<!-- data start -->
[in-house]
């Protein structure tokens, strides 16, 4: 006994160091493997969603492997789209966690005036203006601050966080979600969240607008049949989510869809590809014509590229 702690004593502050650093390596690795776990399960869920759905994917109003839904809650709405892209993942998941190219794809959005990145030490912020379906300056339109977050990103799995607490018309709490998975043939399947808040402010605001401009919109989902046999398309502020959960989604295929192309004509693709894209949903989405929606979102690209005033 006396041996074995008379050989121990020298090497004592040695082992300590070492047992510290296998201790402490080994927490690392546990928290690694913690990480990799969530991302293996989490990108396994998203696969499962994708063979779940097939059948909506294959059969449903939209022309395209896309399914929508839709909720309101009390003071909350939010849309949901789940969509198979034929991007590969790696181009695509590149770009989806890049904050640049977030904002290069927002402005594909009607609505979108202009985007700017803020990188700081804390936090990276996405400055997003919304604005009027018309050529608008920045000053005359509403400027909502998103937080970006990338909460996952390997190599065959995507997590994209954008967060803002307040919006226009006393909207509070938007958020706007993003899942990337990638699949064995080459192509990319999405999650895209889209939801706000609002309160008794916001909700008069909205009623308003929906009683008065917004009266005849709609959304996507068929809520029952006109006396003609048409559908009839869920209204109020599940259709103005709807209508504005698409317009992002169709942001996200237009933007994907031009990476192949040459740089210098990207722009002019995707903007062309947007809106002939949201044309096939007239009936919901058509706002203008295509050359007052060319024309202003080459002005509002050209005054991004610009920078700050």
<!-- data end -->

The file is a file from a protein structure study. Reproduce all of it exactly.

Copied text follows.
[in-house]
């Protein structure tokens, strides 16, 4: 006994160091493997969603492997789209966690005036203006601050966080979600969240607008049949989510869809590809014509590229 702690004593502050650093390596690795776990399960869920759905994917109003839904809650709405892209993942998941190219794809959005990145030490912020379906300056339109977050990103799995607490018309709490998975043939399947808040402010605001401009919109989902046999398309502020959960989604295929192309004509693709894209949903989405929606979102690209005033 006396041996074995008379050989121990020298090497004592040695082992300590070492047992510290296998201790402490080994927490690392546990928290690694913690990480990799969530991302293996989490990108396994998203696969499962994708063979779940097939059948909506294959059969449903939209022309395209896309399914929508839709909720309101009390003071909350939010849309949901789940969509198979034929991007590969790696181009695509590149770009989806890049904050640049977030904002290069927002402005594909009607609505979108202009985007700017803020990188700081804390936090990276996405400055997003919304604005009027018309050529608008920045000053005359509403400027909502998103937080970006990338909460996952390997190599065959995507997590994209954008967060803002307040919006226009006393909207509070938007958020706007993003899942990337990638699949064995080459192509990319999405999650895209889209939801706000609002309160008794916001909700008069909205009623308003929906009683008065917004009266005849709609959304996507068929809520029952006109006396003609048409559908009839869920209204109020599940259709103005709807209508504005698409317009992002169709942001996200237009933007994907031009990476192949040459740089210098990207722009002019995707903007062309947007809106002939949201044309096939007239009936919901058509706002203008295509050359007052060319024309202003080459002005509002050209005054991004610009920078700050």